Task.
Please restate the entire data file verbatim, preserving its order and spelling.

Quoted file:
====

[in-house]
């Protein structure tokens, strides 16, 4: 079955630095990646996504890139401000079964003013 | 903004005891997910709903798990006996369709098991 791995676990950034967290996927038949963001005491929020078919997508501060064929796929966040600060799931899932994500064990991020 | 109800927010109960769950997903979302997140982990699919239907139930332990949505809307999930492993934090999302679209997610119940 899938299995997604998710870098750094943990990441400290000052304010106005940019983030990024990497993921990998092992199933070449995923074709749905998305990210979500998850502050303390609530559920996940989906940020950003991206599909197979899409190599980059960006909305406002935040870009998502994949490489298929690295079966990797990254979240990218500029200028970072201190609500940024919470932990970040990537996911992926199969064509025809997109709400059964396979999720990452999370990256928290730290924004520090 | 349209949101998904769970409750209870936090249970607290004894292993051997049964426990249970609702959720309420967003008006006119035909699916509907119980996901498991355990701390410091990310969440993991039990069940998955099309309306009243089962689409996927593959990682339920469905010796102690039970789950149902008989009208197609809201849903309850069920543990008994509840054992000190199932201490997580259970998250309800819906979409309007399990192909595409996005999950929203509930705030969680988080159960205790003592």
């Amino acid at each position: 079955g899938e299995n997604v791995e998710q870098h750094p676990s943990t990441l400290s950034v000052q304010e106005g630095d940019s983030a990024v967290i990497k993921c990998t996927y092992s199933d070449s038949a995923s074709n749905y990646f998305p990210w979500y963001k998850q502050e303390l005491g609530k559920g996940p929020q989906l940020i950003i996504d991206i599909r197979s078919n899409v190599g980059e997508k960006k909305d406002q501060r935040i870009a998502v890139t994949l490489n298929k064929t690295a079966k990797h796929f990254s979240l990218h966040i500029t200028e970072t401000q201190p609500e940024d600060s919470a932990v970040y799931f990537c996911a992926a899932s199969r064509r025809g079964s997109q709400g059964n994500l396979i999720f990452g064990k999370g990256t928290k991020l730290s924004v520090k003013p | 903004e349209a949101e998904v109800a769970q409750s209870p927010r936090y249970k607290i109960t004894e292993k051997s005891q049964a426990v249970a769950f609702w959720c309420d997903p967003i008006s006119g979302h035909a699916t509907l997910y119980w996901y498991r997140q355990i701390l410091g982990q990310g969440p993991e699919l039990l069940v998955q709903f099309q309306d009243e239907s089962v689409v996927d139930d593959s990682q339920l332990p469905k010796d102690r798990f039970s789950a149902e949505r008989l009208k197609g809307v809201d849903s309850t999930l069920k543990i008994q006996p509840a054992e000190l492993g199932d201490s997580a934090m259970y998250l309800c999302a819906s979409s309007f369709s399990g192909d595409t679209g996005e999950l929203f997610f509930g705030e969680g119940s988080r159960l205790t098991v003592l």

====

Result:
[in-house]
């Protein structure tokens, strides 16, 4: 079955630095990646996504890139401000079964003013 | 903004005891997910709903798990006996369709098991 791995676990950034967290996927038949963001005491929020078919997508501060064929796929966040600060799931899932994500064990991020 | 109800927010109960769950997903979302997140982990699919239907139930332990949505809307999930492993934090999302679209997610119940 899938299995997604998710870098750094943990990441400290000052304010106005940019983030990024990497993921990998092992199933070449995923074709749905998305990210979500998850502050303390609530559920996940989906940020950003991206599909197979899409190599980059960006909305406002935040870009998502994949490489298929690295079966990797990254979240990218500029200028970072201190609500940024919470932990970040990537996911992926199969064509025809997109709400059964396979999720990452999370990256928290730290924004520090 | 349209949101998904769970409750209870936090249970607290004894292993051997049964426990249970609702959720309420967003008006006119035909699916509907119980996901498991355990701390410091990310969440993991039990069940998955099309309306009243089962689409996927593959990682339920469905010796102690039970789950149902008989009208197609809201849903309850069920543990008994509840054992000190199932201490997580259970998250309800819906979409309007399990192909595409996005999950929203509930705030969680988080159960205790003592």
């Amino acid at each position: 079955g899938e299995n997604v791995e998710q870098h750094p676990s943990t990441l400290s950034v000052q304010e106005g630095d940019s983030a990024v967290i990497k993921c990998t996927y092992s199933d070449s038949a995923s074709n749905y990646f998305p990210w979500y963001k998850q502050e303390l005491g609530k559920g996940p929020q989906l940020i950003i996504d991206i599909r197979s078919n899409v190599g980059e997508k960006k909305d406002q501060r935040i870009a998502v890139t994949l490489n298929k064929t690295a079966k990797h796929f990254s979240l990218h966040i500029t200028e970072t401000q201190p609500e940024d600060s919470a932990v970040y799931f990537c996911a992926a899932s199969r064509r025809g079964s997109q709400g059964n994500l396979i999720f990452g064990k999370g990256t928290k991020l730290s924004v520090k003013p | 903004e349209a949101e998904v109800a769970q409750s209870p927010r936090y249970k607290i109960t004894e292993k051997s005891q049964a426990v249970a769950f609702w959720c309420d997903p967003i008006s006119g979302h035909a699916t509907l997910y119980w996901y498991r997140q355990i701390l410091g982990q990310g969440p993991e699919l039990l069940v998955q709903f099309q309306d009243e239907s089962v689409v996927d139930d593959s990682q339920l332990p469905k010796d102690r798990f039970s789950a149902e949505r008989l009208k197609g809307v809201d849903s309850t999930l069920k543990i008994q006996p509840a054992e000190l492993g199932d201490s997580a934090m259970y998250l309800c999302a819906s979409s309007f369709s399990g192909d595409t679209g996005e999950l929203f997610f509930g705030e969680g119940s988080r159960l205790t098991v003592l």